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Prediabetes assessment and follow-up in older veterans with schizophrenia.

Copeland LA, Parchman ML, Zeber JE, Lawrence VA, Downs JR, Miller AL. Prediabetes assessment and follow-up in older veterans with schizophrenia. The American journal of geriatric psychiatry : official journal of the American Association for Geriatric Psychiatry. 2010 Oct 1; 18(10):887-96.

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Abstract:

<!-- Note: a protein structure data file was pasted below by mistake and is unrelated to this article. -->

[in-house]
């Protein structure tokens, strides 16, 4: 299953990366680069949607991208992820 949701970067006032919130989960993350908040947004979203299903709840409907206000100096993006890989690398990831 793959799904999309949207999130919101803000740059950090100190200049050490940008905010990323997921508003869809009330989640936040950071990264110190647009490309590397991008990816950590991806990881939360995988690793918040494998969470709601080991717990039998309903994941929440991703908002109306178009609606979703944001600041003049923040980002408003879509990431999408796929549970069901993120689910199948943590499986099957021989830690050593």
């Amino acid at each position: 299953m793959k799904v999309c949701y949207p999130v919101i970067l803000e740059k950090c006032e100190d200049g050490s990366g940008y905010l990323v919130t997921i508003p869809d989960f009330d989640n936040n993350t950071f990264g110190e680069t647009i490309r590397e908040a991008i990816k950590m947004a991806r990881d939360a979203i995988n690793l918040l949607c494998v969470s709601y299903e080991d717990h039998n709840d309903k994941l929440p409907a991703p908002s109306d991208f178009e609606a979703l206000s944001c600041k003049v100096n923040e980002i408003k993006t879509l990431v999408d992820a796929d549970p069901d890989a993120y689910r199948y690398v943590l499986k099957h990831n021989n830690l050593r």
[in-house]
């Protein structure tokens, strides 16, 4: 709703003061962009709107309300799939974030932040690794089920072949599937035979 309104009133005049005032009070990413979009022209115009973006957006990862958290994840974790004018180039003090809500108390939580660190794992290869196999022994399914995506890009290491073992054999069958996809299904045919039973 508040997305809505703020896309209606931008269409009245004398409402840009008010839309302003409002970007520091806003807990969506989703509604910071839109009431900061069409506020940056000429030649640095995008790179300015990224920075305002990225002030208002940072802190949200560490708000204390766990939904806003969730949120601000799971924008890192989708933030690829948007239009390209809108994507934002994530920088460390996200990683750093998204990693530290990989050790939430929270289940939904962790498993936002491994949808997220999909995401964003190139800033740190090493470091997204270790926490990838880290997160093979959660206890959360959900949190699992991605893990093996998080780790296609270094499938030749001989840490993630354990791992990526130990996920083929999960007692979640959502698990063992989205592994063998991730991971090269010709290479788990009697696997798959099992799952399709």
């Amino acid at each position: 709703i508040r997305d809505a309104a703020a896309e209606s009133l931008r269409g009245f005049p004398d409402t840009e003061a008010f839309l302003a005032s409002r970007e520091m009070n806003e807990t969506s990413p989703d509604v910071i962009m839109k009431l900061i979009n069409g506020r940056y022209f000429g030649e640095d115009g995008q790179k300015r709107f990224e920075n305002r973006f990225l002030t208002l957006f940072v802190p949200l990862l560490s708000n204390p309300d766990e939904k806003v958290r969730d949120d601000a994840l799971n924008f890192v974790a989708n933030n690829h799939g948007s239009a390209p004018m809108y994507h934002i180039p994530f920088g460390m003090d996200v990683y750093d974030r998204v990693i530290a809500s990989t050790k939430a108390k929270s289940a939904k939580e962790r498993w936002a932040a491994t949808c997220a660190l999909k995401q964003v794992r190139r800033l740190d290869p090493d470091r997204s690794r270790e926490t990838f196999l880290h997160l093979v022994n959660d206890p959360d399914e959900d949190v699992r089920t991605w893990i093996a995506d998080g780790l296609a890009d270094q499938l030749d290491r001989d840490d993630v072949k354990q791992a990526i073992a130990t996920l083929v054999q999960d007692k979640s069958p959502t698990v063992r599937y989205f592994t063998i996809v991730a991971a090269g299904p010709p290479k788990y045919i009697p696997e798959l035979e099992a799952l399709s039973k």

OBJECTIVES: Assess glycemic monitoring and follow-up. DESIGN: Retrospective study using administrative data (October 2001-September 2005). SETTING: Veterans Health Administration. PARTICIPANTS: A nationwide sample of 39,226 outpatients aged 50 years or older with schizophrenia. Patients had no diagnosis or medications for diabetes at baseline. MEASUREMENTS: Hemoglobin A1c tests; blood glucose tests with same-day low-density lipoprotein to approximate fasting glucose. Glycemic tests were combined to indicate a) prediabetic dysglycemia (100-125 mg/dL proxy fasting glucose or 5.8%-6.4% hemoglobin A1c) and b) diabetic dysglycemia ( 126 proxy fasting glucose or 6.5% A1c). RESULTS: Approximately one-third of patients (32%; 12,587) had proxy fasting blood glucose or A1c tests in 2002; multiple tests were rare. The proportion tested increased to 40% by 2005. Test results suggested prediabetic dysglycemia for 5,345 tested patients (42% of those tested) and diabetic dysglycemia for 1,287 tested patients (10%) at baseline. In multivariate regression models, glycemic testing was associated with dyslipidemia, hypertension, and younger age. Dysglycemia was associated with hypertension, dyslipidemia, and older age. Follow-up treatment/diagnosis of diabetes occurred for 8% of patients (11% of those tested) and was associated with baseline dysglycemia, hypertension, and younger age. Mortality (15% during the 4-year study) was higher among untested and untreated patients. CONCLUSIONS: Dysglycemia was prevalent among older patients with schizophrenia, although monitoring and follow-up were uncommon. Follow-up treatment correlated with survival. Despite evident utility of testing, few at-risk patients with schizophrenia were adequately monitored, diagnosed, or treated for dysglycemia.





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